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# Behemoths
'They’re big, big men. Very big men' - Saracens' power comes to the fore
Mark McCall’s side came out on top of the collisions against Leinster.

Murray Kinsella reports from St James’ Park

WHEN SARACENS GET on one of their seemingly relentless rolls, it sometimes feels like the opposition can do nothing to stop the onslaught.

Billy Vunipola dents the gainline.

Will Skelton follows up and takes three defenders with him.

Maro Itoje is cueing up for the next thrust. Vincent Koch isn’t far behind. Brad Barritt willingly thunders onto the ball and even the smaller men like Alex Lozowski punch above their weight.

Saracens celebrate in the dressing room after the game Dan Sheridan / INPHO Saracens celebrate their win in Newcastle. Dan Sheridan / INPHO / INPHO

To Leinster’s credit, they often did cling on and repel the Saracens machine – which is skilful and precise and intelligent too – but Mark McCall’s behemoths did enough damage to claim their third European title in Newcastle.

6ft 8ins Skelton has actually lost 21kg over the past 18 months but he’s still a 120kg beast. 

Vunipola carried four Leinster players over the tryline with him in the process of dotting down in the 67th minute. Four good defenders at that.

Rhys Ruddock, relatively fresh, couldn’t slow the Saracens number eight, while Johnny Sexton, James Lowe and Luke McGrath were unable to get a good shot on either. 

Vunipola reached his right hand out to finish in an almost nonchalant fashion.

“They’re big, big men. Very big men,” said Leinster head coach Leo Cullen after his team’s 20-10 defeat in the Champions Cup final.

“You stand out in the tunnel there and you see the size of Billy Vunipola, Maro Itoje and Will Skelton in particular, and we don’t have access to that type of player.”

Cullen laughed at this point. And the sheer power of this Saracens team is almost comical.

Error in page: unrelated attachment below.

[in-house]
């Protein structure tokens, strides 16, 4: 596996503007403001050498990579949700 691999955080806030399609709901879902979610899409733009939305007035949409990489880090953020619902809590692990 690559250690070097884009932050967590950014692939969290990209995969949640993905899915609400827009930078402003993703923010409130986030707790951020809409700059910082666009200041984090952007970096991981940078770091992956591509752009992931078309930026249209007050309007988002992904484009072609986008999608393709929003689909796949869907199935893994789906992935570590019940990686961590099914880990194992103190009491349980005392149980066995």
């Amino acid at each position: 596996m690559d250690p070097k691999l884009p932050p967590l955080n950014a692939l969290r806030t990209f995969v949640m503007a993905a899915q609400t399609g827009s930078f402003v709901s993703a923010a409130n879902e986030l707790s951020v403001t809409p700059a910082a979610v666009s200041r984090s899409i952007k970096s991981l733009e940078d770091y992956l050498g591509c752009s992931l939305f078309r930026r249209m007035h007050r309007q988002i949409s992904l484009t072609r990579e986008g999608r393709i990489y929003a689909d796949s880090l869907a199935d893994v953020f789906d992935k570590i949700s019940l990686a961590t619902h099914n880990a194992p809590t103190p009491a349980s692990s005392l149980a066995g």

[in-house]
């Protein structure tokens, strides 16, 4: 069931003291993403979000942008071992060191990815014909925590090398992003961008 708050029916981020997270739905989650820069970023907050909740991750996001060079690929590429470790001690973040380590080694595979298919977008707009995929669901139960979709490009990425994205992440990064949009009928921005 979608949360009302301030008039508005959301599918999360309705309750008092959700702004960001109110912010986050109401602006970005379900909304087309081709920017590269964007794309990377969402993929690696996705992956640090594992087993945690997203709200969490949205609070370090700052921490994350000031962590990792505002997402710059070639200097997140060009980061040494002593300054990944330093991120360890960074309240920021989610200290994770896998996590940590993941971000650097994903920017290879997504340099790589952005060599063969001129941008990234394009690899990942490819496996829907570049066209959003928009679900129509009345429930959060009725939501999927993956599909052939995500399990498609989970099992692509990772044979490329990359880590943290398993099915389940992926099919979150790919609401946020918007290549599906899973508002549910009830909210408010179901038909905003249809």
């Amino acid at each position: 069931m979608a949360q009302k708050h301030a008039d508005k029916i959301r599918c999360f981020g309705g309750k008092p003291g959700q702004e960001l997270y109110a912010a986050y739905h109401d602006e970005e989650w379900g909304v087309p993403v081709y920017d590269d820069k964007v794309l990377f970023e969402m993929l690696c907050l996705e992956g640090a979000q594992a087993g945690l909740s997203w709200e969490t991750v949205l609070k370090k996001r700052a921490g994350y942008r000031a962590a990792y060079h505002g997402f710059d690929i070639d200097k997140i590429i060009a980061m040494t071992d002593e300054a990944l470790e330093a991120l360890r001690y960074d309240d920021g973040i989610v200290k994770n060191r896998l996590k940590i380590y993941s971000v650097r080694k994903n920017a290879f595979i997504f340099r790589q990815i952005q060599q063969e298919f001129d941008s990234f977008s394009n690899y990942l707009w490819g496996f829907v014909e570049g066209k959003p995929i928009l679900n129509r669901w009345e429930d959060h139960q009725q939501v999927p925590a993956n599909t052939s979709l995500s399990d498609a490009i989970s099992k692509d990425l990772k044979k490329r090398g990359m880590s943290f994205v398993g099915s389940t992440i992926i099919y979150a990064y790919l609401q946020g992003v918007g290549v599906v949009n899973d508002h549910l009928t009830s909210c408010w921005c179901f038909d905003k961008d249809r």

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“They wore us down for sure,” continued Cullen. “We’ve seen it a lot, where Saracens just get their noses in front, play pressure, pressure, pressure, pin us down, and they just squeeze the life out of teams.

Billy Vunipola and Mako Vunipola celebrate after the game with their family Dan Sheridan / INPHO The Vunipola brothers with family after their win. Dan Sheridan / INPHO / INPHO

“For us, I thought our guys fronted up unbelievable well, stuck in so many collisions, were dominant in a lot of collisions, particularly early in the game with some of those big men running at them. But it does take its toll for sure.

“I thought the Saracens bench came on and did well. I thought Vincent Koch, in particular, provided a lot of energy considering he was on after 30 minutes. I thought he carried very, very strongly.

“Their scrum was good as well; they probably just had the upper hand on us in the last 20 minutes whereas probably in the first half I thought we had a little bit of dominance.

“It’s such fine margins in these games. Saracens were the better team on the day.”

It was a thrilling contest to decide the European season, with Leinster more than playing their part.

Indeed, it was akin to an international game and Leinster’s players felt as much.

“It was ferocious,” said Johnny Sexton. “It was Test match stuff. We knew it was going to be.

“The one thing I will say is I’m incredibly proud of everyone, the way we fronted up and never took a backwards step. There were times when we weren’t missing any tackles and we were conceding maybe half a yard, then half a yard and they’re very good at what they do. They try and steamroll and at times they did that very well.

“It’s a big regret. You’d love to go and play the match again. You don’t want to have any regrets and we’ll look back at some key moments, especially the start of the second half where I just felt we had the upper hand and we didn’t quite capitalise on it.”

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